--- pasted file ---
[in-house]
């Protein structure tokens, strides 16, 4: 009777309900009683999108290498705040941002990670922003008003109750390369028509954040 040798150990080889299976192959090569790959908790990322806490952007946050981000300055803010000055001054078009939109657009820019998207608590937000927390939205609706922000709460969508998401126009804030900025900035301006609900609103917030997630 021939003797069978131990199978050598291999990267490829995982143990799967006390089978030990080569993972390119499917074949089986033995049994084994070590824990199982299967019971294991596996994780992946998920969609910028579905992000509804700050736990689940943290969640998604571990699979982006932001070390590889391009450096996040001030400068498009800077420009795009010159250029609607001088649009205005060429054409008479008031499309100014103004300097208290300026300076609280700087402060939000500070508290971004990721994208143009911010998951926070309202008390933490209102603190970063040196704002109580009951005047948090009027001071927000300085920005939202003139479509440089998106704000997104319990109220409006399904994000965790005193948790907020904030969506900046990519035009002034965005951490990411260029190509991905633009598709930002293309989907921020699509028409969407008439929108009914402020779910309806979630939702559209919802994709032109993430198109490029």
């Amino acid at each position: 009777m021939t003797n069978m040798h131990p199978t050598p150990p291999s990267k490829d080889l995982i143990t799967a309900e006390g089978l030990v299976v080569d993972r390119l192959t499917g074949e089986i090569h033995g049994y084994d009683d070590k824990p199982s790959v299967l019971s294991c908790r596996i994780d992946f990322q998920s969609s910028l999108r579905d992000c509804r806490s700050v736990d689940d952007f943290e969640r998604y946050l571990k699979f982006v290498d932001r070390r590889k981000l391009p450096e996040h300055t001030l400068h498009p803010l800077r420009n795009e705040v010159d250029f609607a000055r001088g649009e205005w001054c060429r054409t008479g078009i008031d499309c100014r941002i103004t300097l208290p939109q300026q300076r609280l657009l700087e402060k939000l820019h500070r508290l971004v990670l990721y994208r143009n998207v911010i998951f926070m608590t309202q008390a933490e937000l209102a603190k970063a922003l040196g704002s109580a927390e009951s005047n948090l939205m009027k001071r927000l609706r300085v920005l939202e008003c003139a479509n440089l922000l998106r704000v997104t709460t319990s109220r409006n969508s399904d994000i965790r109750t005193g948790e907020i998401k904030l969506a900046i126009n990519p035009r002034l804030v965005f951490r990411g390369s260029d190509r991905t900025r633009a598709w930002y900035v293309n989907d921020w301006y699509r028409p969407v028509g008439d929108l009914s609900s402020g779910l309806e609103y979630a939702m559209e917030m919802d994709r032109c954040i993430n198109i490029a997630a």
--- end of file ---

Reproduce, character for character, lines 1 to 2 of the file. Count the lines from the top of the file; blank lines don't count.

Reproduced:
[in-house]
């Protein structure tokens, strides 16, 4: 009777309900009683999108290498705040941002990670922003008003109750390369028509954040 040798150990080889299976192959090569790959908790990322806490952007946050981000300055803010000055001054078009939109657009820019998207608590937000927390939205609706922000709460969508998401126009804030900025900035301006609900609103917030997630 021939003797069978131990199978050598291999990267490829995982143990799967006390089978030990080569993972390119499917074949089986033995049994084994070590824990199982299967019971294991596996994780992946998920969609910028579905992000509804700050736990689940943290969640998604571990699979982006932001070390590889391009450096996040001030400068498009800077420009795009010159250029609607001088649009205005060429054409008479008031499309100014103004300097208290300026300076609280700087402060939000500070508290971004990721994208143009911010998951926070309202008390933490209102603190970063040196704002109580009951005047948090009027001071927000300085920005939202003139479509440089998106704000997104319990109220409006399904994000965790005193948790907020904030969506900046990519035009002034965005951490990411260029190509991905633009598709930002293309989907921020699509028409969407008439929108009914402020779910309806979630939702559209919802994709032109993430198109490029």